Courses for Spring 2015

  • The Greeks

    For centuries Western civilizations have seen the Greeks as their intellectual and spiritual ancestors. The 'Greek miracle' is explored by reviewing its major achievements and discoveries: poetry (heroic epic, tragedy, political comedy), philosophy, historical research, political analysis and institutions, science. All texts read in English. LILE WRIT
    CLAS 0010 S01
    Primary Instructor
    Kidd
  • Sport in the Ancient Greek World

    Athletics and sports were as popular and significant in the ancient Greek world as they are today, and so offer an excellent introduction to its archaeology and history. This class will discuss the development of Greek athletics, the nature of individual events, the social implications of athletic professionalism, women and athletics, and the role of sport in Greek education.
    CLAS 0210O S01
    Primary Instructor
    Cherry
  • Revolutionary Classics (or, the classical origins of your Brown education)

    When Brown University was founded in 1764 the curriculum was based on classical texts. In early America, the classics of Greek and Roman antiquity – read in the original Greek and Latin – were the foundation of a gentleman’s education. This course will explore early ideas and structures of higher learning in America from the springboard of those classical texts. We will read a sizable portion of Brown’s earliest curriculum (in English translation), but just as importantly we will seek to set that curriculum in the context of early American intellectual history, from roughly the Colonial to the Antebellum Period. FYS WRIT
    CLAS 0210R S01
    Primary Instructor
    Hanink
  • Social Welfare in the Ancient Greek City

    What inequalities existed in the ancient Greek city? This course seeks to identify the different treatment of the inhabitants of the Greek city (polis) and the degree to which the city sought to support the disadvantaged by the redistribution of wealth. Ancient Greek communities taxed activity and property, gathered revenue, and redistributed wealth within the community. The wealthy were often liable to redirect part of the wealth to the community. How well did the redistributive economy of the Greek city work? Who were the winners? Who were the losers? What conclusions can we draw about well-being in the Greek polis? WRIT SOPH
    CLAS 0310 S01
    Primary Instructor
    Oliver
  • The Tradition of the Philosophical Dialogue

    This course will examine the Greco-Roman tradition of the philosophical dialogue, from its Socratic origins through its adoption by early Christian authors. As we read dialogues by major practitioners including Plato, Cicero, Plutarch and Augustine, we will consider formal features of the dialogue, including setting, characterization, and authorial self-representation; and we will compare treatments of common subjects and themes, including Socrates, the pursuit of truth, good government, and the happy life. We will also discuss issues of performance and the philosophical, pedagogical, and therapeutic advantages of dialogue. All texts will be read in English.
    CLAS 0770 S01
    Primary Instructor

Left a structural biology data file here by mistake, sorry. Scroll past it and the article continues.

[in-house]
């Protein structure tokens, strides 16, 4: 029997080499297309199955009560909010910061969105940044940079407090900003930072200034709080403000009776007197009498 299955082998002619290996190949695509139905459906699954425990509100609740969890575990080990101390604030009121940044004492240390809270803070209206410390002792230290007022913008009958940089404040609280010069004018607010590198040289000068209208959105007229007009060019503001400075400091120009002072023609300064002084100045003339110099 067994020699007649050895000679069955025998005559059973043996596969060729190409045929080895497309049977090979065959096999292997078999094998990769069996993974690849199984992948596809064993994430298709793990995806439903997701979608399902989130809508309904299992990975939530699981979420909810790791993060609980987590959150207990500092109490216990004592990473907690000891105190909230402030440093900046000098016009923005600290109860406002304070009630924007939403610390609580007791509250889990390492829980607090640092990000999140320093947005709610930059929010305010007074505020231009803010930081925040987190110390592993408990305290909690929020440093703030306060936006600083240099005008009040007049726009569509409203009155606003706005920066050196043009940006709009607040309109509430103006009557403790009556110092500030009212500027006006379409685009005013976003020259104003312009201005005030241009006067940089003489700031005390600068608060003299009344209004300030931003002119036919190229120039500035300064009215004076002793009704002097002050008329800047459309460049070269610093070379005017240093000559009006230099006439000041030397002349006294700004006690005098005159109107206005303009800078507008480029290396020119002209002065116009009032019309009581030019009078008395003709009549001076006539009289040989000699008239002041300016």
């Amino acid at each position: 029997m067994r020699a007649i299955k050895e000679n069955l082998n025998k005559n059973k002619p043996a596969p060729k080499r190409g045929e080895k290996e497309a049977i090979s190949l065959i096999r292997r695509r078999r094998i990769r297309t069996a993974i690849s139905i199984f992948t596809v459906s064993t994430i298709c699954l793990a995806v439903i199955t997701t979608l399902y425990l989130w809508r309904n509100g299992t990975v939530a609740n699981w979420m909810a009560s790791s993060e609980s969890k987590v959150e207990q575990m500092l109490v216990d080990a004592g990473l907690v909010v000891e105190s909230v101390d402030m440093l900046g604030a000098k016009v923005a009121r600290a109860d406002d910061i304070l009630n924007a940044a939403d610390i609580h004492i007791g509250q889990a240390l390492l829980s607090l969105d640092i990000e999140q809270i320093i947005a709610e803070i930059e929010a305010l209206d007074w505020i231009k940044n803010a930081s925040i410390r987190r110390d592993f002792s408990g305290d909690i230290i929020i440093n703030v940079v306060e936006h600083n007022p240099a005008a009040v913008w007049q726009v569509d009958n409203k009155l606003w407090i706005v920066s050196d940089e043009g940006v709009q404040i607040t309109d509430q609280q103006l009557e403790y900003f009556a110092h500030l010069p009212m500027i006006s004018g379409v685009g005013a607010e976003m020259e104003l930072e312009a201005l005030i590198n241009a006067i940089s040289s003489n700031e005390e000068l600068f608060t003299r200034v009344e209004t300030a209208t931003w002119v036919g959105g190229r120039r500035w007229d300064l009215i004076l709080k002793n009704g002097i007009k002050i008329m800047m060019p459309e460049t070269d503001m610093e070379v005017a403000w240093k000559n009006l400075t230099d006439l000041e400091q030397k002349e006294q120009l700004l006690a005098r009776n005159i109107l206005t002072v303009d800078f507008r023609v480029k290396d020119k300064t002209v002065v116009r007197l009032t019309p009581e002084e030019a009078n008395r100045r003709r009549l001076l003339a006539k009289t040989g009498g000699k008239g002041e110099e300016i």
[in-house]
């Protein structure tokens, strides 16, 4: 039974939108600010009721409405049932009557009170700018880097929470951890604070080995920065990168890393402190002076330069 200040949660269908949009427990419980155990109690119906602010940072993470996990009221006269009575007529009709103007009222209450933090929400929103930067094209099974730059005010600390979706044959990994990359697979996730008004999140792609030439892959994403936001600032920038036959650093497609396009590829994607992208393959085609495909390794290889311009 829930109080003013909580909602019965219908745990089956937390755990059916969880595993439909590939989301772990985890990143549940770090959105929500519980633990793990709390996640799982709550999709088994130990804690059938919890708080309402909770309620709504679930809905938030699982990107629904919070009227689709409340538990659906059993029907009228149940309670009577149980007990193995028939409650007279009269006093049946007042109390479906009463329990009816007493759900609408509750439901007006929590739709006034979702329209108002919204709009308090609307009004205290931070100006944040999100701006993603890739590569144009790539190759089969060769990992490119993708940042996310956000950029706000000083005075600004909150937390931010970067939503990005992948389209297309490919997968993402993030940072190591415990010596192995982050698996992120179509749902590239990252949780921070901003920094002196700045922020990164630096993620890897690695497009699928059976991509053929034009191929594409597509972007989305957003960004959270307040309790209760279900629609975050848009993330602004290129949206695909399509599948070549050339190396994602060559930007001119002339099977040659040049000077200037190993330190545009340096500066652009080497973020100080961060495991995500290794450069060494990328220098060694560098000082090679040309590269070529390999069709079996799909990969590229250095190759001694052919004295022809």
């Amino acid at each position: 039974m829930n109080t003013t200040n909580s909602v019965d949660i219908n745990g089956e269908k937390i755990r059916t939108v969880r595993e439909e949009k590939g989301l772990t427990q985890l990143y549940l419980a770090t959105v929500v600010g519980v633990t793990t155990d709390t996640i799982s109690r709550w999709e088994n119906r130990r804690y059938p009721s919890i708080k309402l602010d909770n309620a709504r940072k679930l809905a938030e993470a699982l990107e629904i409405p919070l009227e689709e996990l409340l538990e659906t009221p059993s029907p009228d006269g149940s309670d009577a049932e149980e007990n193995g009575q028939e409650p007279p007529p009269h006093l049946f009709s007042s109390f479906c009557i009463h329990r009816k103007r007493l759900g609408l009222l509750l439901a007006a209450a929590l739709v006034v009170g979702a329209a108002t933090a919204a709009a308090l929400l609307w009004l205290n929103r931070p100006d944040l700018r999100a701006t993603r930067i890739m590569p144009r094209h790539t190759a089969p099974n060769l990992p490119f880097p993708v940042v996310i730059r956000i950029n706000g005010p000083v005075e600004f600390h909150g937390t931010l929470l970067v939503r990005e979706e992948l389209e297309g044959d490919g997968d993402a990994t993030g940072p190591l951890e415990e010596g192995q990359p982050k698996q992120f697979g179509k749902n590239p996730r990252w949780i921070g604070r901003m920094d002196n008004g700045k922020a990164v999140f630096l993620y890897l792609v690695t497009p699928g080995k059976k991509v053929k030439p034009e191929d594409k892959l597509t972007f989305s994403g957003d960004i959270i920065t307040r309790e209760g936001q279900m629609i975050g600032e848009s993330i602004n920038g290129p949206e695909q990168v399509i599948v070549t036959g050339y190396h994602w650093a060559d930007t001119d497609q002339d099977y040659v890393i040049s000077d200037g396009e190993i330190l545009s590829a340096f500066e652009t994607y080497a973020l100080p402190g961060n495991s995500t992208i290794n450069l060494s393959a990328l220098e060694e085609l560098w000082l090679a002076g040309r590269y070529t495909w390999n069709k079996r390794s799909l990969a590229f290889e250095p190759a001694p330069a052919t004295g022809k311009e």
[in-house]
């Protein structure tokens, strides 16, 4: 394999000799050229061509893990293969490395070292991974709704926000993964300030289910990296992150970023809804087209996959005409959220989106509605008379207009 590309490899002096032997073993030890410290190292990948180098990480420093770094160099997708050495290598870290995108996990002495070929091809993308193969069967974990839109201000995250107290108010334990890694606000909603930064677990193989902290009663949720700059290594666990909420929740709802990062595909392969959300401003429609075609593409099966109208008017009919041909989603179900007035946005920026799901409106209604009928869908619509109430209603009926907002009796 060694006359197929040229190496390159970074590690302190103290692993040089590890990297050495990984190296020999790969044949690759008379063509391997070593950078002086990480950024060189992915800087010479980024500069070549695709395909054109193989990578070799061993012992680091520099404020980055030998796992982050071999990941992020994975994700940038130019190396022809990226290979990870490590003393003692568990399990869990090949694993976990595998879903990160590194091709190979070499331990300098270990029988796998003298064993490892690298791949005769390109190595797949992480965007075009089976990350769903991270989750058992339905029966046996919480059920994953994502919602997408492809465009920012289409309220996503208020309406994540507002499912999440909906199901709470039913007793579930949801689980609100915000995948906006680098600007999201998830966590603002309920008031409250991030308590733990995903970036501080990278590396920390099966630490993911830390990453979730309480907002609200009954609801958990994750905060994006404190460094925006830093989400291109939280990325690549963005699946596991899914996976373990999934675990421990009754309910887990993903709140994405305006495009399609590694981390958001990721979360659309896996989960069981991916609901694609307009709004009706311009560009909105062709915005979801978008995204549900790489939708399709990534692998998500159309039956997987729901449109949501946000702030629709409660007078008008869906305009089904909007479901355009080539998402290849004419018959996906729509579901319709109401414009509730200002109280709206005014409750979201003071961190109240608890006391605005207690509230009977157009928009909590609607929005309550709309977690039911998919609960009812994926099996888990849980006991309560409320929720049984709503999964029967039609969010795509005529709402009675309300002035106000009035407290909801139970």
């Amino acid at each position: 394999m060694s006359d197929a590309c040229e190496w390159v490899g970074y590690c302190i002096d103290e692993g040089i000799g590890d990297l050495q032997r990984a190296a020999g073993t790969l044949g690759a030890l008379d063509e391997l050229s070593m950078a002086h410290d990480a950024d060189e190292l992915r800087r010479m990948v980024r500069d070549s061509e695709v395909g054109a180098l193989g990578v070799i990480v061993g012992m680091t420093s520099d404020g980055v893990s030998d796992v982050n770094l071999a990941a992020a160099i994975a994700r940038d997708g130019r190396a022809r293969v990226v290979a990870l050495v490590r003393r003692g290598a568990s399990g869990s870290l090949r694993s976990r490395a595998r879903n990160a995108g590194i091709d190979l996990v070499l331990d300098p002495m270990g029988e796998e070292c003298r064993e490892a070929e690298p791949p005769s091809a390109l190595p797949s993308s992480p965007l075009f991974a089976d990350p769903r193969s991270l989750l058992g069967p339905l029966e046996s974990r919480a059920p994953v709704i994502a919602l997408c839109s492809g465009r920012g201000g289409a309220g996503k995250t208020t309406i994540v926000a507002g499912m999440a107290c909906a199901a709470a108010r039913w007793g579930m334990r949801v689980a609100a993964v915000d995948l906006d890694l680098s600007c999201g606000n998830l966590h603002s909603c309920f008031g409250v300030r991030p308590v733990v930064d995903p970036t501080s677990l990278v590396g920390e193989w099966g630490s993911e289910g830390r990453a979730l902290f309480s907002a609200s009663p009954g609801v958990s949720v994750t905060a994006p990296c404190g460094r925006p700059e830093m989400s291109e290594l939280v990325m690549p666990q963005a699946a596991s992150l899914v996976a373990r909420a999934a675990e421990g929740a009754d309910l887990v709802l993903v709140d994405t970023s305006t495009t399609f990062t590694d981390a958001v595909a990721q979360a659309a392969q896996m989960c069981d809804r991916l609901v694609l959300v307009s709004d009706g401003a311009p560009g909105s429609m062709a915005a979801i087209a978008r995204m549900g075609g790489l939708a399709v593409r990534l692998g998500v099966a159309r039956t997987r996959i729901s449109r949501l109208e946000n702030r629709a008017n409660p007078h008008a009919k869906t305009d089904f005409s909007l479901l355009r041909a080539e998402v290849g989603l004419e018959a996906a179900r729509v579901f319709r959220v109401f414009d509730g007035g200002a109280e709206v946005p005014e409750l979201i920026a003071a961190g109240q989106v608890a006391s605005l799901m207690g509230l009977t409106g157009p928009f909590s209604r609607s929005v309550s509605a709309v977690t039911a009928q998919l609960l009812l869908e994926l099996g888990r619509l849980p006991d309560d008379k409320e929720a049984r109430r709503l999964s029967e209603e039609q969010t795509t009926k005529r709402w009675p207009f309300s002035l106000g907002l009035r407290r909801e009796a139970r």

McDonald
  • Concepts of the Self in Classical Indian Literature

    Examination of the great Indian epic Mahabharata and related mythology to introduce the context for the most ancient speculations of the Rgveda and the subtle teacher-student dialogues about the self contained in the Bhagavadgita and Upanishads. We will also examine the more systematic Indian philosophical texts and note their resonance in ancient and modern European conceptions of self.
    CLAS 0990 S01
    Primary Instructor
    Buchta
  • Social Conflict and Political Factions in the Roman Republic

    Traces the evolution of social conflict and political factions at Rome from the foundation to the dissolution of the Republic (C5-C1 BCE). Roman armies secured a vast empire of territory, raw materials, and manpower governed by the senate and the people of Rome itself. The influx of resources, however, destabilized Rome’s constitution and upset political power balances at the city of Rome. How did the Romans—elites and masses—compete amongst themselves for the bounty of empire abroad and confront their own internal conflicts at home? Was concord possible, or were the developments of empire inconsistent with the constitution of the Republic?
    CLAS 1120R S01
    Primary Instructor
    Mignone
  • The Age of Constantine: The Roman Empire in Transition

    The reign of Constantine the Great (306-337) and his dynasty heralded a period of remarkable/rapid change in the Roman Empire. Christianity became the sole imperially sponsored religion; the split between Western and Eastern halves of the Empire gradually became permanent and irrevocable; consequently new ways of thinking and writing about the Roman world, past and future, developed. Focusing on generous selections of primary source material in translation and current scholarship, we will explore the history, literature, and culture of Constantinian Empire in order to highlight the role of Constantine and his successors in the evolution of the late Roman Mediterranean.
    CLAS 1120V S01
    Primary Instructor
    Insley
  • Roman History II: The Roman Empire and Its Impact

    The social and political history of the Roman Empire (14-565 CE). Focuses on expansion, administration, and Romanization of the empire; crisis of the 3rd century; militarization of society and monarchy; the struggle between paganism and Christianity; the end of the Empire in the West. Special attention given to the role of women, slaves, law, and historiography. Ancient sources in translation. WRIT
    CLAS 1320 S01
    Primary Instructor
    Oliver
  • Marriage in the Ancient World

    Marriage is a historical phenomenon: it assumes various forms and has distinct meanings in different societies, even those that have been regarded as the fountainhead of Western values. This course (a seminar addressed in particular to upper-level undergraduates) investigates this important social institution in ancient Greece and Rome, using a variety of primary documents (literary, historical, epigraphical, etc.) and taking account of modern approaches to the study of marriage, including anthropological, sociological and psychological theories. All sources will be read in English.